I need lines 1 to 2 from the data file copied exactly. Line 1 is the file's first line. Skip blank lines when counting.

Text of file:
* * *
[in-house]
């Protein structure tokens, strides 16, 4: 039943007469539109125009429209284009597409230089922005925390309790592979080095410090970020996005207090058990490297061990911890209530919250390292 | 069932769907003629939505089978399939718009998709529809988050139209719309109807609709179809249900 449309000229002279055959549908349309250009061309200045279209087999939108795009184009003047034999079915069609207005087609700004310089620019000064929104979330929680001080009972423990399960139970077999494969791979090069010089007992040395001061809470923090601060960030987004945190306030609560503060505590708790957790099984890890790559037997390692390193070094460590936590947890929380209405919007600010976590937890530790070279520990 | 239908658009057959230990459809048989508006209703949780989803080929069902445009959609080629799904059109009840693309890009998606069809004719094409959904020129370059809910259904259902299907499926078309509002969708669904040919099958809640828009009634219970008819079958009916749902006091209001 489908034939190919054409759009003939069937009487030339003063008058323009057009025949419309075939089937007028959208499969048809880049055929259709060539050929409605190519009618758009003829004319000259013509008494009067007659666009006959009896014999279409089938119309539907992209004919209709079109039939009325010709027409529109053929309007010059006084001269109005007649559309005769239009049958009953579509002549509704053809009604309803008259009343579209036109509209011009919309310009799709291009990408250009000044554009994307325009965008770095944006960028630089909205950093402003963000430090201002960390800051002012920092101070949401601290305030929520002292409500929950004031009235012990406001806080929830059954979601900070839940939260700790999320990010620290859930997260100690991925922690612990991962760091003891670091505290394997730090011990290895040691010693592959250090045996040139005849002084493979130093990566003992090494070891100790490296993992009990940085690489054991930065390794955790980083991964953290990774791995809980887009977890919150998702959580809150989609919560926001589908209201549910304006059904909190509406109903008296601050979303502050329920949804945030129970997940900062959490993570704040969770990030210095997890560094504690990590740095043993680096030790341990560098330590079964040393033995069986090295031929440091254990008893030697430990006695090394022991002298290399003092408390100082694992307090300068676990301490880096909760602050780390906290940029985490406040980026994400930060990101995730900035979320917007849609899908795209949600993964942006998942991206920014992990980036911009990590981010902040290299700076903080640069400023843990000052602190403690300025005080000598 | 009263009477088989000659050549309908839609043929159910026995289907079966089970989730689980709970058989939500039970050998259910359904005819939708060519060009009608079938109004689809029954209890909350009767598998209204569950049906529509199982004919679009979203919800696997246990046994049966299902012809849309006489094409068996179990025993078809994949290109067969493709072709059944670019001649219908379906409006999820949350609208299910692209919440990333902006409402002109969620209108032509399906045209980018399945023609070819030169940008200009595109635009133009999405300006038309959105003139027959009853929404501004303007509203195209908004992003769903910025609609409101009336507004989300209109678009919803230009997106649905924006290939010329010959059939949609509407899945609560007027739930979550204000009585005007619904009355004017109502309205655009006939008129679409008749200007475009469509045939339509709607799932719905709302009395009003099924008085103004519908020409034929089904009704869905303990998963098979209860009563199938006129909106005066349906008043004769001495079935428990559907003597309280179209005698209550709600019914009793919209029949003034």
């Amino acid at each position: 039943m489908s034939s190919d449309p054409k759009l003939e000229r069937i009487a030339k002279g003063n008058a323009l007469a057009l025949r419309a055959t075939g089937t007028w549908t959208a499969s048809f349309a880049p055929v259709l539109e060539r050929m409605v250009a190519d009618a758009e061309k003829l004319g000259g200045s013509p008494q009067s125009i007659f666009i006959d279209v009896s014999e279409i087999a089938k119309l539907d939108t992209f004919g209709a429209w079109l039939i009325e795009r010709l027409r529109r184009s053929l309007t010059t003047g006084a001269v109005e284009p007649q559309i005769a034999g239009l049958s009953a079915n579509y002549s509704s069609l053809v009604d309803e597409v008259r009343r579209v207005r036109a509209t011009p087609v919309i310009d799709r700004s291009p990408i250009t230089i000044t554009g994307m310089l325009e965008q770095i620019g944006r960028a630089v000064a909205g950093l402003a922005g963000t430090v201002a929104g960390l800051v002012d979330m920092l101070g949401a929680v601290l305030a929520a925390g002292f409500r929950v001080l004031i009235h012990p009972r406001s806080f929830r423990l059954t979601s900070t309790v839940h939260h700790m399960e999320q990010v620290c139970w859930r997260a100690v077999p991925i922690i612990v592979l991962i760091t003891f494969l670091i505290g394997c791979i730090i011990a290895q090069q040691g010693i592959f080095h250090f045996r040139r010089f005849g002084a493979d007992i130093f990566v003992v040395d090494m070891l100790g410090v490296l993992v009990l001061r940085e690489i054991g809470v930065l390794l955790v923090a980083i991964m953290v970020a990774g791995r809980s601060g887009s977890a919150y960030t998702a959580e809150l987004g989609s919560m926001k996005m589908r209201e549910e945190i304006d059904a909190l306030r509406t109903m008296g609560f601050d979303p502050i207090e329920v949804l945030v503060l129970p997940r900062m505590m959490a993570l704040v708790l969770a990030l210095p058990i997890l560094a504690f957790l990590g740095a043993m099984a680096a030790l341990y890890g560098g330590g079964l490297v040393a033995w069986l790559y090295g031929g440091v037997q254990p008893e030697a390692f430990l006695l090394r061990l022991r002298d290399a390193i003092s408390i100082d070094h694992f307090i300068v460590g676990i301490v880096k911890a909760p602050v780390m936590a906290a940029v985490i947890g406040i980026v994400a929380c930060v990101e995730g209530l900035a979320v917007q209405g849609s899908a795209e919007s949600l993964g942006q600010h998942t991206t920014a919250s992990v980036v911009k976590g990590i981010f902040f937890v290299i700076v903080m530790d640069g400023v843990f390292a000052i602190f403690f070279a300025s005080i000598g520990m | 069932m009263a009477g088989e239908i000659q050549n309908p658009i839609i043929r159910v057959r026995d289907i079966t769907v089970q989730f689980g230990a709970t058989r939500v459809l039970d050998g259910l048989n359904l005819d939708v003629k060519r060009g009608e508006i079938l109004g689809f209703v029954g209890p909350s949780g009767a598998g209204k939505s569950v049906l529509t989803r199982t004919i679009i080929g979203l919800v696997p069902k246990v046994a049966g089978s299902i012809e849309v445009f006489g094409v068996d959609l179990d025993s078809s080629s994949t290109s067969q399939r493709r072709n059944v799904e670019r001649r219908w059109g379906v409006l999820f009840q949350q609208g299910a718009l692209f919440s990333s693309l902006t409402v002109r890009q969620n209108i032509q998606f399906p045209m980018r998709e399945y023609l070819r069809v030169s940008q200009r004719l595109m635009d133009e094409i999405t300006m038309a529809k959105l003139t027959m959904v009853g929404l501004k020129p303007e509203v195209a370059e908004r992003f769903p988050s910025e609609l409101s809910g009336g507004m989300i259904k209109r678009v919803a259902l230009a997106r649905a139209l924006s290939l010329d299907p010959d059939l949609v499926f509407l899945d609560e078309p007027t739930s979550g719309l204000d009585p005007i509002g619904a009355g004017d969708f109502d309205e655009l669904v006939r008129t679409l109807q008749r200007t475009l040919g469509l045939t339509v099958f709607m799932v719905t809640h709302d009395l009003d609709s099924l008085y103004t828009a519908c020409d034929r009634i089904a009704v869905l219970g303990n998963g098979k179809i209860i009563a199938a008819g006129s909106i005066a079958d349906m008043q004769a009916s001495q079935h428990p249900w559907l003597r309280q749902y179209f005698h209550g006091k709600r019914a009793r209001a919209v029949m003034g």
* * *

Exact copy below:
[in-house]
């Protein structure tokens, strides 16, 4: 039943007469539109125009429209284009597409230089922005925390309790592979080095410090970020996005207090058990490297061990911890209530919250390292 | 069932769907003629939505089978399939718009998709529809988050139209719309109807609709179809249900 449309000229002279055959549908349309250009061309200045279209087999939108795009184009003047034999079915069609207005087609700004310089620019000064929104979330929680001080009972423990399960139970077999494969791979090069010089007992040395001061809470923090601060960030987004945190306030609560503060505590708790957790099984890890790559037997390692390193070094460590936590947890929380209405919007600010976590937890530790070279520990 | 239908658009057959230990459809048989508006209703949780989803080929069902445009959609080629799904059109009840693309890009998606069809004719094409959904020129370059809910259904259902299907499926078309509002969708669904040919099958809640828009009634219970008819079958009916749902006091209001 489908034939190919054409759009003939069937009487030339003063008058323009057009025949419309075939089937007028959208499969048809880049055929259709060539050929409605190519009618758009003829004319000259013509008494009067007659666009006959009896014999279409089938119309539907992209004919209709079109039939009325010709027409529109053929309007010059006084001269109005007649559309005769239009049958009953579509002549509704053809009604309803008259009343579209036109509209011009919309310009799709291009990408250009000044554009994307325009965008770095944006960028630089909205950093402003963000430090201002960390800051002012920092101070949401601290305030929520002292409500929950004031009235012990406001806080929830059954979601900070839940939260700790999320990010620290859930997260100690991925922690612990991962760091003891670091505290394997730090011990290895040691010693592959250090045996040139005849002084493979130093990566003992090494070891100790490296993992009990940085690489054991930065390794955790980083991964953290990774791995809980887009977890919150998702959580809150989609919560926001589908209201549910304006059904909190509406109903008296601050979303502050329920949804945030129970997940900062959490993570704040969770990030210095997890560094504690990590740095043993680096030790341990560098330590079964040393033995069986090295031929440091254990008893030697430990006695090394022991002298290399003092408390100082694992307090300068676990301490880096909760602050780390906290940029985490406040980026994400930060990101995730900035979320917007849609899908795209949600993964942006998942991206920014992990980036911009990590981010902040290299700076903080640069400023843990000052602190403690300025005080000598 | 009263009477088989000659050549309908839609043929159910026995289907079966089970989730689980709970058989939500039970050998259910359904005819939708060519060009009608079938109004689809029954209890909350009767598998209204569950049906529509199982004919679009979203919800696997246990046994049966299902012809849309006489094409068996179990025993078809994949290109067969493709072709059944670019001649219908379906409006999820949350609208299910692209919440990333902006409402002109969620209108032509399906045209980018399945023609070819030169940008200009595109635009133009999405300006038309959105003139027959009853929404501004303007509203195209908004992003769903910025609609409101009336507004989300209109678009919803230009997106649905924006290939010329010959059939949609509407899945609560007027739930979550204000009585005007619904009355004017109502309205655009006939008129679409008749200007475009469509045939339509709607799932719905709302009395009003099924008085103004519908020409034929089904009704869905303990998963098979209860009563199938006129909106005066349906008043004769001495079935428990559907003597309280179209005698209550709600019914009793919209029949003034």